In just a few years, generative AI, like ChatGPT, has come a long way, and now it’s applications are Companies are investing heavily in AI-based services, but one issue we’ll discuss today is image generation AI services, and how they aren’t really accessible to a wider audience, free of cost.
If you’re on the internet often, there’s a good chance, you might’ve heard of image generation services, like Midjourney and Lensa, but the problem here is that due to high demand and the idea of how business models work, these services come at a cost. For instance, you may find yourself in a situation where you need a professional photo of yourself, but don’t want to go for a full-fledge photoshoot.
Most available AI tools won’t let you create images of yourself for free, especially now that services like Midiourney have stopped offering free trials.
Fortunately, there’s a solution, but for that to work, it requires a bit more manual effort. It essentially does the same thing as Midjourney, but take a bit more time.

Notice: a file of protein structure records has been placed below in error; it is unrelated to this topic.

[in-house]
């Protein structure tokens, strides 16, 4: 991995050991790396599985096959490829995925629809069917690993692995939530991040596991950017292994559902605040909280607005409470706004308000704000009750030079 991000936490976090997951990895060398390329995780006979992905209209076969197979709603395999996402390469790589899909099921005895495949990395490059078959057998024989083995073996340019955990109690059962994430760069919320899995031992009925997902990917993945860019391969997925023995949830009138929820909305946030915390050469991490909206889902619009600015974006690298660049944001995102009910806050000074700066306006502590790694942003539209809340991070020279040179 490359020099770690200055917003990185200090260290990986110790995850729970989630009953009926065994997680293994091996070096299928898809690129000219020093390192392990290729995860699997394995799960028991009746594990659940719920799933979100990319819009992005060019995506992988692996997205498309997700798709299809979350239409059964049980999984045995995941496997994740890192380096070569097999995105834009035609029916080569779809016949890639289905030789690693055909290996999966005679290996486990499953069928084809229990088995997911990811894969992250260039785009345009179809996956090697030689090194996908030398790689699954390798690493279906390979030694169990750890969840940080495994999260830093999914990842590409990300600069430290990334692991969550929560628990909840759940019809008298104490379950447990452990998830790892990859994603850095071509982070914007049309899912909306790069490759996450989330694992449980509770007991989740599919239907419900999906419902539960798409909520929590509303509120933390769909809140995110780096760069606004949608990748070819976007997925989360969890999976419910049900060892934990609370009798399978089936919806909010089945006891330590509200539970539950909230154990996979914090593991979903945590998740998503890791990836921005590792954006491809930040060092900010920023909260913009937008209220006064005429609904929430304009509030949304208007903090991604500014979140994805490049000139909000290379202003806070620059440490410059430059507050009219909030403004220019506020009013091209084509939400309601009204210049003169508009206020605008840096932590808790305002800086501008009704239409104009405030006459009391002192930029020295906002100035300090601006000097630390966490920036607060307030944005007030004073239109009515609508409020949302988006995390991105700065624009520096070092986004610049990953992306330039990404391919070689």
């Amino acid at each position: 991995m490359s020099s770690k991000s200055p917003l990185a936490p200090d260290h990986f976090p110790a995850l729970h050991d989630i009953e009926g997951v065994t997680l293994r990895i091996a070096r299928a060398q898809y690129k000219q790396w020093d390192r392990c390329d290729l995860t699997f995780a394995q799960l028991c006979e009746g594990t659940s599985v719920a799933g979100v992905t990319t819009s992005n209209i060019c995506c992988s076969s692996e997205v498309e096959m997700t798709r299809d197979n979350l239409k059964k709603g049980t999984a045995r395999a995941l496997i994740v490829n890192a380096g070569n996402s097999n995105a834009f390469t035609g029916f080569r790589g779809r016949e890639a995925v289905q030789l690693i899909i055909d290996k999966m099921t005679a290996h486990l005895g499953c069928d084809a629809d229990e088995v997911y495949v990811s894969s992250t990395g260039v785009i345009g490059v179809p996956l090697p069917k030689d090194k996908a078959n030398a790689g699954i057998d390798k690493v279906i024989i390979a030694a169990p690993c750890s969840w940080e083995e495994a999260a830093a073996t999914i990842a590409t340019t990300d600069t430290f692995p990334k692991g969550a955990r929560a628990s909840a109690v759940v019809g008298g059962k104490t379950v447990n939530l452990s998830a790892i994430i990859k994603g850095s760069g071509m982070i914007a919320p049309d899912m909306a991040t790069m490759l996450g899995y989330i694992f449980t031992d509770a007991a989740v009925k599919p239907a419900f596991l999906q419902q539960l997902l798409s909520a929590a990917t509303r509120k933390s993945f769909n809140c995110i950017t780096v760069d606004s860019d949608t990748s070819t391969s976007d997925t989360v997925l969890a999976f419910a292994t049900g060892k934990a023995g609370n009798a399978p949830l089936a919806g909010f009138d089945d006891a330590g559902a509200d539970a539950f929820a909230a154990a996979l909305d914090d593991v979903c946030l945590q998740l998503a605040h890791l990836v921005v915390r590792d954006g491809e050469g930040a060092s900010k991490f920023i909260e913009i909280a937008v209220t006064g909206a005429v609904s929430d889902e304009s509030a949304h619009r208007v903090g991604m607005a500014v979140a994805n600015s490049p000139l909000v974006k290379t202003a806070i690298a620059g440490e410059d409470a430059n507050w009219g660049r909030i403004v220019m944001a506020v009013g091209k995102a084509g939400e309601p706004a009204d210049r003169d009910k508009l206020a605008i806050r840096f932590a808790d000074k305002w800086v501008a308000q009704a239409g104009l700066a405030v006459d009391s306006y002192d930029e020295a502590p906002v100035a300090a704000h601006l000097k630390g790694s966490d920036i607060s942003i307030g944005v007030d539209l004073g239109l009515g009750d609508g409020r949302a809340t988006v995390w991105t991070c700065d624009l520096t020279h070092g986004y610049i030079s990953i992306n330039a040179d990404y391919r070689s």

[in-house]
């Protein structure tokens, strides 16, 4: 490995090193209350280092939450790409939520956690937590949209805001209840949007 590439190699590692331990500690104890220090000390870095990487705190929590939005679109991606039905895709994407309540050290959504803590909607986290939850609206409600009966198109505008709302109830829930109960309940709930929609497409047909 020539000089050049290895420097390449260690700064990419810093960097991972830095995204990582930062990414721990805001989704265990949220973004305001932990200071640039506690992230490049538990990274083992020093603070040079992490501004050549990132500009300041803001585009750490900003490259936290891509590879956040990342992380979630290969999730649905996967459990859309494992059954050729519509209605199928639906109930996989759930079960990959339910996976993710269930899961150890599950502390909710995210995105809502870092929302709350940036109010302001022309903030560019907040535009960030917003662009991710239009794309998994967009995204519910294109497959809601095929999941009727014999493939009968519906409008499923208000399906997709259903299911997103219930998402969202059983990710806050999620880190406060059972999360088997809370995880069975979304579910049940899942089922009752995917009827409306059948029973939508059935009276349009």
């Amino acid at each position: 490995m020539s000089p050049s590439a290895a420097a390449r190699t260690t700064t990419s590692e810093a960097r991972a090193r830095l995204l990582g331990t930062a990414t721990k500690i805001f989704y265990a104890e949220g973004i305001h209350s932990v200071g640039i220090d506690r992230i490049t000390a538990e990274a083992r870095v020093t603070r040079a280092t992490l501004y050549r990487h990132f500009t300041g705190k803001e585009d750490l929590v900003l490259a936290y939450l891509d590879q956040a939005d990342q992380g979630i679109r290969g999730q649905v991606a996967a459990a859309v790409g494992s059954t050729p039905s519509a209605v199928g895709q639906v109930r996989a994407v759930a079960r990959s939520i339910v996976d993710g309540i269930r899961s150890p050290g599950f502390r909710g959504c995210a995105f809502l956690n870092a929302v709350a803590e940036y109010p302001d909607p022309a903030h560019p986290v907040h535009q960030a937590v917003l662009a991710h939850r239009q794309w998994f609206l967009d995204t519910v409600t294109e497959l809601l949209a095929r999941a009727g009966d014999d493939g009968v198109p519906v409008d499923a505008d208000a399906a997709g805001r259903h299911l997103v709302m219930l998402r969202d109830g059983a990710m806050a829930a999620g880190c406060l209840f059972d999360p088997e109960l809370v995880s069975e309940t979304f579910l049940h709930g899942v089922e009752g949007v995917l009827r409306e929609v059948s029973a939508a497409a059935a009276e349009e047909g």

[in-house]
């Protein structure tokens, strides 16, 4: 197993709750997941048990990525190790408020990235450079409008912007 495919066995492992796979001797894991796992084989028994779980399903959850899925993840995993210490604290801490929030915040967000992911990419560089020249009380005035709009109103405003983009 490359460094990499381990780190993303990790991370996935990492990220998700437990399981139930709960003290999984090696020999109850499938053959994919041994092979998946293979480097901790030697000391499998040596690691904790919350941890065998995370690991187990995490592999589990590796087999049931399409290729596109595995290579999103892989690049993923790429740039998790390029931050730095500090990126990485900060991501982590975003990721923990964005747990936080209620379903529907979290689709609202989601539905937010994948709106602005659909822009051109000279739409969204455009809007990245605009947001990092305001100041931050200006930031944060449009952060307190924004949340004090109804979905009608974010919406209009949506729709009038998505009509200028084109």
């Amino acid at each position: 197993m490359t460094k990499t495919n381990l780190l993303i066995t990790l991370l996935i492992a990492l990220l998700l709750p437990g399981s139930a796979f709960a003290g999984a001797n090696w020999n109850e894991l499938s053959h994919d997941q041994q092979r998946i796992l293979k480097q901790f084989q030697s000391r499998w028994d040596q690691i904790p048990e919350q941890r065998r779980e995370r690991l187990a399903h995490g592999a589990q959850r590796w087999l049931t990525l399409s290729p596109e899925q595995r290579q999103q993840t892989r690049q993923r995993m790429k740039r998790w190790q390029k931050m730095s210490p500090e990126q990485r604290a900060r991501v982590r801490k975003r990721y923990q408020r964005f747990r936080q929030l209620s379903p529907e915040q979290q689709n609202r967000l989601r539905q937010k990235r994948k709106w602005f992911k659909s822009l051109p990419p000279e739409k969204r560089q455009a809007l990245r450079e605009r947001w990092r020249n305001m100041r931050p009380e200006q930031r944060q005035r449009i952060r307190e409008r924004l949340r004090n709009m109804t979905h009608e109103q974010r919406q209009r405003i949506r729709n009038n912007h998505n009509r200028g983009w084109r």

A while ago, YouTuber Abhishek Thakur shared a video on his channel, showcasing how to generate AI images (he used his dog as an example) using Google Colab, completely free, using various prompts to manipulate the images as per his liking.
He basically fine-tuned the Stable Diffusion XL 1.0 text-to-image model with custom input images to meet specific requirements. While the process, in the video might seem time-consuming and a tad complex for the average user, there’s a pre-made Google Colab template available to simplify the task.
Follow the steps down below to generate your own AI generated image.
- Open the provided link.
- On the left side, create a new folder named “images.”
- Upload five of your images into this folder.
- Rename the project and describe the images in the prompt.
- Locate ‘Runtime’ on the top bar, hover over it, and click “Run all.” Then, patiently wait for about an hour or so (During this time, auto-train downloads all the required libraries and language models for you)
- With the keyword you used earlier, prompt the model to generate an image.
The issue with this would be to regularly check the status of execution (step 5), since if the code is executed and you don’t proceed, the session will automatically timeout in 30min, and you’ll have to repeat the process all over again.
This is all we know for now, but rest assured that we will keep you updated as new information becomes available.